Featured Research

from universities, journals, and other organizations

Physicists Show Way To Count Sweets In A Jar -- From Inside The Jar

Date:
July 30, 2009
Source:
New York University
Summary:
The question of how many sweets are in a jar depends on the shapes and sizes of the sweets, the size of the jar, and how it is filled. Guessing the number of sweets in the jar is difficult because the sweets located at the center of the jar are hidden from view and can't be counted. Researchers have now determined how sweets pack from inside the jar, making it easier to more accurately count them.

How many sweets fit into a jar?
Credit: Photo Credit - Top Images: Brujic Lab; Bottom Images: Martin Lacasse

How many sweets fit into a jar? This question depends on the shapes and sizes of the sweets, the size of the jar, and how it is filled. Surprisingly, this ancient question remains unanswered because of the complex geometry of the packing of the sweets. Moreover, as any contestant knows, guessing the number of sweets in the jar is difficult because the sweets located at the center of the jar are hidden from view and can't be counted.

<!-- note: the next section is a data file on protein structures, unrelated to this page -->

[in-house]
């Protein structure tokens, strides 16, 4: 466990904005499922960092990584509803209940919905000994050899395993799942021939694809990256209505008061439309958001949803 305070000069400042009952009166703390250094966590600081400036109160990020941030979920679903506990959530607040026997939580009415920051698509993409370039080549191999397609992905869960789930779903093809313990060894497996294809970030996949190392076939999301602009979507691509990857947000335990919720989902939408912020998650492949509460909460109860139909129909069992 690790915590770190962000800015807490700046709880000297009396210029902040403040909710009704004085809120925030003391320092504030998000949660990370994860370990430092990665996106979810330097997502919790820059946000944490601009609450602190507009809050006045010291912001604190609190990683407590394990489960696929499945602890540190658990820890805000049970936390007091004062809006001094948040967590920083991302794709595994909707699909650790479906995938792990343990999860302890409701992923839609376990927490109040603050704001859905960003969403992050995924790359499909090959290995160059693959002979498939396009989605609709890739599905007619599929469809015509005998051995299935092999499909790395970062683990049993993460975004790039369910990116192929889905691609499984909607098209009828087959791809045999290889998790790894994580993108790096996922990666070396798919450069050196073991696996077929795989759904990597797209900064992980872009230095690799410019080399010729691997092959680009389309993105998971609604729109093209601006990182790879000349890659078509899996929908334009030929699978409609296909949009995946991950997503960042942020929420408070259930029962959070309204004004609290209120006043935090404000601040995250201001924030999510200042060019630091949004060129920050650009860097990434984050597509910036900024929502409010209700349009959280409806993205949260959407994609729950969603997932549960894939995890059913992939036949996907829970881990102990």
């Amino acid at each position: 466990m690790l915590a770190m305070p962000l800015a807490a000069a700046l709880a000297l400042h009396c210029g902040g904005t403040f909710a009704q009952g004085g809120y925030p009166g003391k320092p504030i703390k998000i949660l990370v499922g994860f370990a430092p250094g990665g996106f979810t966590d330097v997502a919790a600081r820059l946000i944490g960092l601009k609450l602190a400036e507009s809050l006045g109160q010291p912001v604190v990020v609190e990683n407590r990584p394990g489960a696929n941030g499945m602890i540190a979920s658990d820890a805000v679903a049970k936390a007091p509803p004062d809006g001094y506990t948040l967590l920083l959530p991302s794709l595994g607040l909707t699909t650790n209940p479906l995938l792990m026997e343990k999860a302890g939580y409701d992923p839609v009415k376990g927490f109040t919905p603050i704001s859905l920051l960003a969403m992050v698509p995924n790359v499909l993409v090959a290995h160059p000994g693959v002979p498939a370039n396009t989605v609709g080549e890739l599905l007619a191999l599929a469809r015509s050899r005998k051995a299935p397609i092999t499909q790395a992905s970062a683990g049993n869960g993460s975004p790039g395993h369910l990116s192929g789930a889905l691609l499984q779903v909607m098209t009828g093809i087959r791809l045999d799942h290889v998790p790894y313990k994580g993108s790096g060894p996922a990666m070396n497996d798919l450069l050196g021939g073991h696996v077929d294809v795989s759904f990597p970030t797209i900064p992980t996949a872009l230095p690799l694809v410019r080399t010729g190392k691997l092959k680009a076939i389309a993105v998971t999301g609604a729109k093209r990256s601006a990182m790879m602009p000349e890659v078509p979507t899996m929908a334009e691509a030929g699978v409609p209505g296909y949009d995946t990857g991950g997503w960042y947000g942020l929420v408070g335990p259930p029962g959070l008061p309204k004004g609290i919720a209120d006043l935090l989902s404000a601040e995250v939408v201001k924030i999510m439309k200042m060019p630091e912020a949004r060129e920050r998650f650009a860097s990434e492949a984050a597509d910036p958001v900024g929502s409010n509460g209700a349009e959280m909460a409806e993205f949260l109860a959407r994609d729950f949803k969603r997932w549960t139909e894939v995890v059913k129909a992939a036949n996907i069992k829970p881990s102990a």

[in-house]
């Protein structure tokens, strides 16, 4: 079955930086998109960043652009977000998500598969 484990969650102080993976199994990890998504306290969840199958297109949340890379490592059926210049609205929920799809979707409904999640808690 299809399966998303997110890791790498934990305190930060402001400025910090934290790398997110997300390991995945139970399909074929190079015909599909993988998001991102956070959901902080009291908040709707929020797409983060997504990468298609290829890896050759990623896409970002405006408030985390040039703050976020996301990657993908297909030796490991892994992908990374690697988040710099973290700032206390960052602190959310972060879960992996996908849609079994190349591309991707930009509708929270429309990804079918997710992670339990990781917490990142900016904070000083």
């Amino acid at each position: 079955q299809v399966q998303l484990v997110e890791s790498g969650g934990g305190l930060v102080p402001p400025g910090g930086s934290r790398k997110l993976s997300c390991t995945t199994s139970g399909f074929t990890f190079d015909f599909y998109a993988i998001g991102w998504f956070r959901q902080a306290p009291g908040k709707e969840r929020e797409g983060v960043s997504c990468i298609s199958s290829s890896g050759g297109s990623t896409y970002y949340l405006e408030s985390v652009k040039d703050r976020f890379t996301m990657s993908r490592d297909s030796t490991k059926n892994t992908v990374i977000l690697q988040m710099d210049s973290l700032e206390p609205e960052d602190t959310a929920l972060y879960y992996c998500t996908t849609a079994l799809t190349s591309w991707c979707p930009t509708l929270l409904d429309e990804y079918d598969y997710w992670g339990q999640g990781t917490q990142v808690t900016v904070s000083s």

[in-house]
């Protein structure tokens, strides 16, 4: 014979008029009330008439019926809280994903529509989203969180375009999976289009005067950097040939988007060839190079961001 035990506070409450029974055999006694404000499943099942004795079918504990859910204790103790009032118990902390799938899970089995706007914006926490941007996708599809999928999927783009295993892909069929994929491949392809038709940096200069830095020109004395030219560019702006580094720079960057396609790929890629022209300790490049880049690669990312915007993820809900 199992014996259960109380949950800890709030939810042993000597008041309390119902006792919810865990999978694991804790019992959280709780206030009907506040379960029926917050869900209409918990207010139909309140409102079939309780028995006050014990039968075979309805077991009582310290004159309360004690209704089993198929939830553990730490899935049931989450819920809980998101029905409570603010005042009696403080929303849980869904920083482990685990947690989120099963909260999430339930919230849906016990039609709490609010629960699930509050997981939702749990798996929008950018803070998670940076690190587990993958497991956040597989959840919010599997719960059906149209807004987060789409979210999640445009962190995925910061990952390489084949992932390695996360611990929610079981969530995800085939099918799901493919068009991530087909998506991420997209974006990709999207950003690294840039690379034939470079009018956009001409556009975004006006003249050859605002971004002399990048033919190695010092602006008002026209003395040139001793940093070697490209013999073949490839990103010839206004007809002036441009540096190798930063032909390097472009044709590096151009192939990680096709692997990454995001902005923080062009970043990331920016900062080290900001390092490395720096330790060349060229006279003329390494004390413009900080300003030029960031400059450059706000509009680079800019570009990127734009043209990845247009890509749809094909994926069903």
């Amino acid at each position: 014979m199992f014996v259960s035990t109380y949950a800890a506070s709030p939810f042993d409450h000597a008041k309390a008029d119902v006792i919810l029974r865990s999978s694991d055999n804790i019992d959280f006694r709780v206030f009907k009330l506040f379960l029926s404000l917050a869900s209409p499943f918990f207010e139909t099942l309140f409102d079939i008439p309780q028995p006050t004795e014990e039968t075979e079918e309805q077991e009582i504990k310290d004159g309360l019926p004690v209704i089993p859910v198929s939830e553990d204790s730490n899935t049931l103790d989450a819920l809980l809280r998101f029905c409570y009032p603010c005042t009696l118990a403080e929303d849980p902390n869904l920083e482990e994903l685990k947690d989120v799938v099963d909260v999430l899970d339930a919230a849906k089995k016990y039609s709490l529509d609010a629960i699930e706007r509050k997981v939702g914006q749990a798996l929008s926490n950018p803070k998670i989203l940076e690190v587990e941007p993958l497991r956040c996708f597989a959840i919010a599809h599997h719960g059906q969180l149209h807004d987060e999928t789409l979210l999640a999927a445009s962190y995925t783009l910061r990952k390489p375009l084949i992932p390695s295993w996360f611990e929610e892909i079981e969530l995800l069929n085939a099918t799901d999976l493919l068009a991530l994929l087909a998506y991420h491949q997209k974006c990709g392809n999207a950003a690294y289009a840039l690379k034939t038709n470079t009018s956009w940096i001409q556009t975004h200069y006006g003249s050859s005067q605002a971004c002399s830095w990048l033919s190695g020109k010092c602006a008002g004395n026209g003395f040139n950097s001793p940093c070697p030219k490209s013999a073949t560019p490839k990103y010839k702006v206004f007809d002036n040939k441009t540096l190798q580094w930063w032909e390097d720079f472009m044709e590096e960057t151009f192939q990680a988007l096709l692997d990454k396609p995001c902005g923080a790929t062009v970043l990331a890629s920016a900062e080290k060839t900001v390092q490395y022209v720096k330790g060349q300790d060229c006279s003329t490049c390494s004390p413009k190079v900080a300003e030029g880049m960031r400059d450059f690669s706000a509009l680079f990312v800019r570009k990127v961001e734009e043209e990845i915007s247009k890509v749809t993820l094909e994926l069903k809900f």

Researchers at New York University have now determined how sweets pack from inside the jar, making it easier to more accurately count them.

To answer the question of how particles pack in general, the NYU team made a transparent, fluorescent packing of oil droplets in water, which allowed it to record three-dimensional images and examine the local geometry of each member of the pack. In other words, what does a packing look like from the point of view of a grain within—i.e., a "granocentric" view?

Their findings, which appear in the latest issue of the journal Nature, show that packing strongly depends on the size distribution—larger particles pack with more neighbors than do smaller ones. Nevertheless, the average number of contacts per particle always stays the same to preserve mechanical stability.